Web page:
Alex Smith and Andy Reid bring Chiefs the bye week blues
By Ryan Tracy
Smith has taken more shots and keeping his eyes up longer than in years past. Unfortunately, Smith isn’t scrambling and gaining first downs running. If he can’t attack the defense in the air, he needs to remember how to attack with his legs
Andy Reid isn’t helping him either. The other half to the equation is that tried is calling a lot, and I mean a lot of plays that are not designed to go downfield. Reid isn’t calling enough running plays to grind on the defenses. The truth is that Reid is as out of sorts as Smith is and they have to work together to turn this offense around.
I might sound like a broken record because I seem to say this every year. The bye week is critical for the Kansas City Chiefs to figure out what kind of team they are going to be.
Concentrate on What Works
In a mild surprise, the passing game was able to gain some yardage last week. That was all at once encouraging and extremely tough to watch. Fully five Chiefs pass catchers ended the game with 5 catches or more. Jeremy Maclin was back, catching three of the longest 6 passes. Chris Conley led the team with six receptions and an 86% reception rate.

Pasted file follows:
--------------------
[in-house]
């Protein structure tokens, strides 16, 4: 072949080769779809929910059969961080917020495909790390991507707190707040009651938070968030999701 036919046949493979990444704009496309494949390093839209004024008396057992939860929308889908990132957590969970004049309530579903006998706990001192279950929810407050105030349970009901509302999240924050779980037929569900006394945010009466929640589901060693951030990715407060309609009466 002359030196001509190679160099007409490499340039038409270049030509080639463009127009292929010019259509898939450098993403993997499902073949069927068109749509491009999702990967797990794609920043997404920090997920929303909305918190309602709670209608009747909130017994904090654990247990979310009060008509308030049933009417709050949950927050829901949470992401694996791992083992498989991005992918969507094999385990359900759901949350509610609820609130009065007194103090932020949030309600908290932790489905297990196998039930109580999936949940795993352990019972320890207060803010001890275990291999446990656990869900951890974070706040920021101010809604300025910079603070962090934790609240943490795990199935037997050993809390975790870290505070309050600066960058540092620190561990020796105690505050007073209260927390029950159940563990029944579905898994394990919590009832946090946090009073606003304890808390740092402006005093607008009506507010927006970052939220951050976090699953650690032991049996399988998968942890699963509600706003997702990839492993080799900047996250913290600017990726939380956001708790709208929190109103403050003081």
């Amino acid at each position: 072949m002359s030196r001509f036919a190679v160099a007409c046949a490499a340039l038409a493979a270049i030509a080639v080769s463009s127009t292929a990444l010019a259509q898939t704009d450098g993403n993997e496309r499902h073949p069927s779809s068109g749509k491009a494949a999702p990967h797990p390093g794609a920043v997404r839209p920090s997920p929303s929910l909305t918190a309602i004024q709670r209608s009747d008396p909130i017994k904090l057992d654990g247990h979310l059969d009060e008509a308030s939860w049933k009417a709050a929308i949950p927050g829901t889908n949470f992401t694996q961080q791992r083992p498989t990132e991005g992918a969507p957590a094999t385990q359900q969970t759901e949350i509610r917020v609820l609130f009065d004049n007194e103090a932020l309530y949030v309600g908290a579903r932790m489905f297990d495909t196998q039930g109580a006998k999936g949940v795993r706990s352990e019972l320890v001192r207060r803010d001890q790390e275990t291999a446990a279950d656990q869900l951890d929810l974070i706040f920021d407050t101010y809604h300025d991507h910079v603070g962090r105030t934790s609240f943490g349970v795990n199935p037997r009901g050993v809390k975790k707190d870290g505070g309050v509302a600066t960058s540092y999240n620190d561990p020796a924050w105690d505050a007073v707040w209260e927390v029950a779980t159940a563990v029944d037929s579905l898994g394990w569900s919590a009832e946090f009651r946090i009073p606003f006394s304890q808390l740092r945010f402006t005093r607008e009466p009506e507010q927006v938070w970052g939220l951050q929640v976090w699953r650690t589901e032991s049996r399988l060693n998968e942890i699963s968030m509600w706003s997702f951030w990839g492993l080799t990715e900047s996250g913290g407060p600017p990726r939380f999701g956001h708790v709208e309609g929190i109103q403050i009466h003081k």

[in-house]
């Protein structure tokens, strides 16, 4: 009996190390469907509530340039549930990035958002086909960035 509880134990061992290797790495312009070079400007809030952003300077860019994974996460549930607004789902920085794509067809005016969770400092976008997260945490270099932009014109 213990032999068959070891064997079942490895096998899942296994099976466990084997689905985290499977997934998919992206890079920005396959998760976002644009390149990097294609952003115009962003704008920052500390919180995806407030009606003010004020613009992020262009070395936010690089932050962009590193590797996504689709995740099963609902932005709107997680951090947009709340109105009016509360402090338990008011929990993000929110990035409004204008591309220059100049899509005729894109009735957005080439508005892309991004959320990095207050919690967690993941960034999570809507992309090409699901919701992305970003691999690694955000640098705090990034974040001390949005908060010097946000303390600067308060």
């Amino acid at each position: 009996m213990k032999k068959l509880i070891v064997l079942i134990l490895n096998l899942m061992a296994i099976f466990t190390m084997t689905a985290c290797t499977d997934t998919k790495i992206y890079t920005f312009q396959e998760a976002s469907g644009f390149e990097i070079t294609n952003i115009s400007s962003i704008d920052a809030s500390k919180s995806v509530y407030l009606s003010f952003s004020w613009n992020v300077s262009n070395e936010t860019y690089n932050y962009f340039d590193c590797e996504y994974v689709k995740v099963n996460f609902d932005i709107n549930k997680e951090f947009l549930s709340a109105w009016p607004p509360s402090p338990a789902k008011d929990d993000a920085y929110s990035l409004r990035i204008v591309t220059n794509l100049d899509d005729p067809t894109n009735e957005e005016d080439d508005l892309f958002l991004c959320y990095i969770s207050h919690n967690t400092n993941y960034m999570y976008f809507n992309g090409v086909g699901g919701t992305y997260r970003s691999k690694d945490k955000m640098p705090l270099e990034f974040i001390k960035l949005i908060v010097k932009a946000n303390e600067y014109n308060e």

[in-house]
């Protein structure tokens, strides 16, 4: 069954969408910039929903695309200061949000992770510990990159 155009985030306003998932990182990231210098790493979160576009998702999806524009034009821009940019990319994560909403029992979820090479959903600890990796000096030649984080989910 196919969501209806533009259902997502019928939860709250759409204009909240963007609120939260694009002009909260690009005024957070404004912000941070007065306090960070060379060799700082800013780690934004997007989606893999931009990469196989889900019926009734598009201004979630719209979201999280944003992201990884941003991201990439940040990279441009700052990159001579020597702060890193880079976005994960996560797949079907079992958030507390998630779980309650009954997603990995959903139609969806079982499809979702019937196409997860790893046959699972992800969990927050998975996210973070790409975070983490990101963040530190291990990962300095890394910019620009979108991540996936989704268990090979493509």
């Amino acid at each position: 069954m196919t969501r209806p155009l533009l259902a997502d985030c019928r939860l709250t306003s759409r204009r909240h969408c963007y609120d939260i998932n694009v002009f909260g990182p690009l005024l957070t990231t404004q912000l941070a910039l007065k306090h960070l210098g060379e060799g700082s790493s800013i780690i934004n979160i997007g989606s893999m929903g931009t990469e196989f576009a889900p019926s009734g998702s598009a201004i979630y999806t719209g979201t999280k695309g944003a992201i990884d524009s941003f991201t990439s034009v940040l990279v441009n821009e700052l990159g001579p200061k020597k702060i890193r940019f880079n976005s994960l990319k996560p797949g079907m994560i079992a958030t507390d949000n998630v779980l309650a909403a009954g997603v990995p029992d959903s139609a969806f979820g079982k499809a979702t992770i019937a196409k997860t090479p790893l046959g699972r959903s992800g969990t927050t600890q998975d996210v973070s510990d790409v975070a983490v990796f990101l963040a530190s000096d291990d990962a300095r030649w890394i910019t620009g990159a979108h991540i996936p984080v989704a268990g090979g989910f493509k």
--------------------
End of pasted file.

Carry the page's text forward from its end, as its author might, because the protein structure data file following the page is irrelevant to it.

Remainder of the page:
With the intermediate passing routes successful, the prudent plan would be to exploit them until the Steelers showed they could stop them. These downfield concepts worked against man or zone. Here’s an example:
That wasn’t in the original game plan. The problem is that Andy Reid didn’t recognize how effective these route concepts were working and repeat them. Reid generally spread the ball out to try and keep the defense guessing. By doing that in Pittsburgh, he left a lot of yards and valuable points on the table.
Only Reid can get a handle on this mentality of not attacking a defense with what is working. Chilly can help him, but in the end it is Reid’s responsibility.